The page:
though it is a commercial center , which may be is one reason why, but it is also an anticapitalist activist center. that is where these demonstrations come from. , theyhat we could see were limited in scope. the police boxed in the demonstrators. a lot of them seems to disperse. matt: they were being arrested, because they were wearing masks. germans are wary of people wearing masks. is that illegal here? tony: yes. there are always rules for these demonstrations. the hamburg police department one. tougher there was a tough police response. it could have gone the other way. in this+++
of german scribbling about the money spent on this. -- grumbling about the money spent on this. is that the biggest problem for the organizers? tony: that is one problem, if you like. the organizer is the german government. this is right in the center of germany's biggest city. that requires a bigger security operation. guy: most protesters are nonviolent. there is this so-called black block of grand carcass -- of
anarchists. what is the story with the mayor coming here? tony: that is one of the quirks of the summit. seeingart of the protest , the black block have a particular agenda, which doesn't exclude violence or elevated resistance. that is why she is coming here. he has comeike here. you also have donald trump your, who stands for something entirely different. are veryre protesters much against a global free trade. we have seen donald trump on that side of the argument a little bit. maybe where wright meets left. meets left.
inre was a lot of resistance germany when barack obama was president. there was a lot of resistance to ttip. it is not like there isn't that sentiment in germany baked in. matt: tony, thank you so much for your time. us aboutzka talking to what is a sideshow to this g-20 summit. injured, buty gets i drove by the black block on my bicycle on the way to the media center here. it seemed to be about 20 or 30 anarchists having fairly nice conversations with local police and blowing up a huge inflatable object.
we will see how things evolve over the weekend. more people may be joined the demonstration. we are minutes away from the market open. it seems the french are out shopping the good weather. the action has been a derivative of what is been happening in the bond market. also the equity market and fixed income market. that is where we stand at the market. the german 10-year is about .5%. the bond market fell off in germany significantly yesterday. you can see what is happening in france as well. we are opening the u.k. market shortly. at this point, it looks like european equities will be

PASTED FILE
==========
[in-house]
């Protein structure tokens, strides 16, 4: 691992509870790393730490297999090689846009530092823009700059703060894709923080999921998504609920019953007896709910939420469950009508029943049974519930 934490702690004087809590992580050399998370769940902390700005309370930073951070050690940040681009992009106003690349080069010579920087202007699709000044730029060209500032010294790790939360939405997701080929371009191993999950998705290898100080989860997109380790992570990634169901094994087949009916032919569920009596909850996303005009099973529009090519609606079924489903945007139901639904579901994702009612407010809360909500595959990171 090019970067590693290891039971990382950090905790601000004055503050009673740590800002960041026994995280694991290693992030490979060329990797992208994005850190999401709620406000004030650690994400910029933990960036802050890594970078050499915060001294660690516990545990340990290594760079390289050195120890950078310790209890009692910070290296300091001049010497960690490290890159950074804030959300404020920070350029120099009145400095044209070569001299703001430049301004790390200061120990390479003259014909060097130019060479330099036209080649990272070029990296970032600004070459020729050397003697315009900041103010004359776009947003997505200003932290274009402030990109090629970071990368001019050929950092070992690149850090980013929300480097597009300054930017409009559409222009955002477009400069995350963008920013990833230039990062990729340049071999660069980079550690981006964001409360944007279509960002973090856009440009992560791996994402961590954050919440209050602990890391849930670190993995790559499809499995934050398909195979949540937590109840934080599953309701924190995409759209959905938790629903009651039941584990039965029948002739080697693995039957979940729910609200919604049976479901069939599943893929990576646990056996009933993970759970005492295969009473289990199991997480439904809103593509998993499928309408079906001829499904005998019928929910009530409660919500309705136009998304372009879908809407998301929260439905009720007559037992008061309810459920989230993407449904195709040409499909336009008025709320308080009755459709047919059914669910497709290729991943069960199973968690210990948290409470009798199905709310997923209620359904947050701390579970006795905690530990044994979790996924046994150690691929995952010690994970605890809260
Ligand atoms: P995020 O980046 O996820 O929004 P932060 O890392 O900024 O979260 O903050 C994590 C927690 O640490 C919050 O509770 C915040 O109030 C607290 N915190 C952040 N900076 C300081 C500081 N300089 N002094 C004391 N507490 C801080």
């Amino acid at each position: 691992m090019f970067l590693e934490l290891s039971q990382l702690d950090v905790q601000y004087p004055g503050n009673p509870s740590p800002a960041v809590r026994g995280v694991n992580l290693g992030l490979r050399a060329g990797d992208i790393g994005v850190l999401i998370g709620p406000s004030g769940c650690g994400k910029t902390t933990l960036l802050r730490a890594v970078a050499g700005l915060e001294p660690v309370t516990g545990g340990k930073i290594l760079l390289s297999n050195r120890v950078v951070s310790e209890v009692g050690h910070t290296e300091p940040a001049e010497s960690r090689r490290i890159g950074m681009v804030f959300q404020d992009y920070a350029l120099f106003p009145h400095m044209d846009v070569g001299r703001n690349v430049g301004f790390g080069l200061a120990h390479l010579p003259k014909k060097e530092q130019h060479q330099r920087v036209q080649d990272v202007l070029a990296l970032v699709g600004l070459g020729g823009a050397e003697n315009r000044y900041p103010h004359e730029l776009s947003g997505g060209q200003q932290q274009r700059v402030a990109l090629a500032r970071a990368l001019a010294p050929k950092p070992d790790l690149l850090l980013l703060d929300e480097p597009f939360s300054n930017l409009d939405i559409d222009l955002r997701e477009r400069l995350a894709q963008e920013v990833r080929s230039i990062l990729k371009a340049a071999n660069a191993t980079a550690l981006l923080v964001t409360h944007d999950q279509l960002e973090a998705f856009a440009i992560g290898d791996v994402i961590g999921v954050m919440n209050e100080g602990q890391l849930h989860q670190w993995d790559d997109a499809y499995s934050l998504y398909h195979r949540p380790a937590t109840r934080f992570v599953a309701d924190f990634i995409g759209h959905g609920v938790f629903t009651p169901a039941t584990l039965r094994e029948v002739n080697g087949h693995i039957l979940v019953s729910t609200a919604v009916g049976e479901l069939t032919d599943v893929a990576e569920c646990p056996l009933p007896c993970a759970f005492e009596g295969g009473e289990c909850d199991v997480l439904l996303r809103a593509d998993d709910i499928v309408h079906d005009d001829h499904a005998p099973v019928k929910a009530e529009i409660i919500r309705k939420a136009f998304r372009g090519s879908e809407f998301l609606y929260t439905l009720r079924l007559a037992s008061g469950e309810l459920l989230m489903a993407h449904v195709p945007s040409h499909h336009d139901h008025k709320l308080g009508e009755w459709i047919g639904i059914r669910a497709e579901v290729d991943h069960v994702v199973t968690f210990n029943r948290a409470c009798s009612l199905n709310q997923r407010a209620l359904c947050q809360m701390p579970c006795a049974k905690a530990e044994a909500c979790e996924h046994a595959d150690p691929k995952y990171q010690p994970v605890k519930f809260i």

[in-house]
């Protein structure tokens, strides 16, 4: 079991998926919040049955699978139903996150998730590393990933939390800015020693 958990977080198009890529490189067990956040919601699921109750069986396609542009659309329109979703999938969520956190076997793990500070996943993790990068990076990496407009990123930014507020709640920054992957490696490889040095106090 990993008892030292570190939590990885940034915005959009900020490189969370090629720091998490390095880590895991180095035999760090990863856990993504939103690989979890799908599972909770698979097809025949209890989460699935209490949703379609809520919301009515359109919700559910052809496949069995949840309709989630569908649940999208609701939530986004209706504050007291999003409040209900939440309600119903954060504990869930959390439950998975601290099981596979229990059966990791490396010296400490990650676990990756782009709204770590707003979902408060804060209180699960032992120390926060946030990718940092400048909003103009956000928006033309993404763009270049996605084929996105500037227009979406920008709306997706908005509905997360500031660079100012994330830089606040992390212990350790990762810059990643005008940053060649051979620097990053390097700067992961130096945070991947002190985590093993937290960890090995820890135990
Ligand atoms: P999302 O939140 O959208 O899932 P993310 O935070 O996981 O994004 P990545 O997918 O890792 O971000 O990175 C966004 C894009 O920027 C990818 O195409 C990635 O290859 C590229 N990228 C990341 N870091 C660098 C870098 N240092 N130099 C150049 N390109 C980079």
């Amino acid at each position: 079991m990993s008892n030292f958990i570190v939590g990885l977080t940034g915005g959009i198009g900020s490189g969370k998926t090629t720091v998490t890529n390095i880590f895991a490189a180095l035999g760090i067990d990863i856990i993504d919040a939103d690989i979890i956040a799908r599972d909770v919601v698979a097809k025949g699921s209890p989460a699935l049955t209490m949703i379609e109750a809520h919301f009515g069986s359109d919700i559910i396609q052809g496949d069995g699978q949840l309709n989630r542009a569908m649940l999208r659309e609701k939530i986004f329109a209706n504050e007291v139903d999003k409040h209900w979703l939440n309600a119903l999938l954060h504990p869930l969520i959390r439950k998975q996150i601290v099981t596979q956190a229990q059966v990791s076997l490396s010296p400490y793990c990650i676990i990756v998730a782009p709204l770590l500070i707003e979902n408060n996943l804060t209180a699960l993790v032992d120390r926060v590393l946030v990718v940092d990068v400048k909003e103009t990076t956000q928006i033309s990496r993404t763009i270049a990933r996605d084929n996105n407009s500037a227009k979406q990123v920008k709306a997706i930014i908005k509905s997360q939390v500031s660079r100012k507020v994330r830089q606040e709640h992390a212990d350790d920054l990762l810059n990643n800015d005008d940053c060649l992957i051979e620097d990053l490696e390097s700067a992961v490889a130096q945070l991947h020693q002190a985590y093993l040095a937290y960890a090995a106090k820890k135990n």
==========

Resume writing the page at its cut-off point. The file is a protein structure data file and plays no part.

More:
the g-20 meeting is about to kick off at 10:30 local time. angela merkel kicks off the meeting, and they have their first working session. they start by talking about terrorism, then that trade and finance, and later, climate change. we are all waiting for president trump to meet with president putin. guy: we are looking for to that meeting. the market is opening. to be honest, the market for equities has not been great for sentiment. we have had some flat, quiet for equities. it has not been a guide for what is about to happen. bond market action the primary driver of what has been going on. the market down by 0.1%. similar story for the rest of europe as well. there you go, there is the cac opening up. what's find out how the guilt open is going. manus: the european market
openings are slightly lower. asia has its biggest loss in a number of months. financials are flat, industrials at 0.3%. if you put the two markets together, equities and bonds markets, the question is are we over dramatizing it? some shortcomings coming through on the american equity markets. this is bond and equities together. you have not seen this kind of move since 2013, but this is a very different scenario. from a nuanced language number of central banks. don't mess with us. the combined loss of 1.7%. is it the beginning of a rebalancing in equity markets? the fed warns about these conditions and markets. this is the bund market.
the break at 1% they are trying to get to 0.6%. this is volume, and the volume surged the most in a year when it came to the bund market. that there has been a bit of a drift off in terms of yields in the bund this morning. these are your september futures, you can see we are taking ever so slightly higher on the gilt yields. what is the next move, if at all from the bank of england? i will let you lineup with the capital thoughts. let's see what happens next in the bond markets is it the tail that wag the dog? matt in's go over to terms of what is happening. let's start off with index
points in show you where the weight is. off, you are seeing some of drug stocks are off as well. let's show you what is happening on a percentage basis. interesting that the market does not like the numbers that has seen this morning. thereo the other side, seems to be something coming out of the space that there may be some m&a story around. i need to get to the bottom of that, because i am not getting confirmation on it. loomis is trading higher. that is where we sit on the equity markets, but that is as we indicated not where the main action is. the bond selloff is a sign of more to come for the treasury markets. the added 10 year treasury yields could move towards 3% this year. the back end of this year.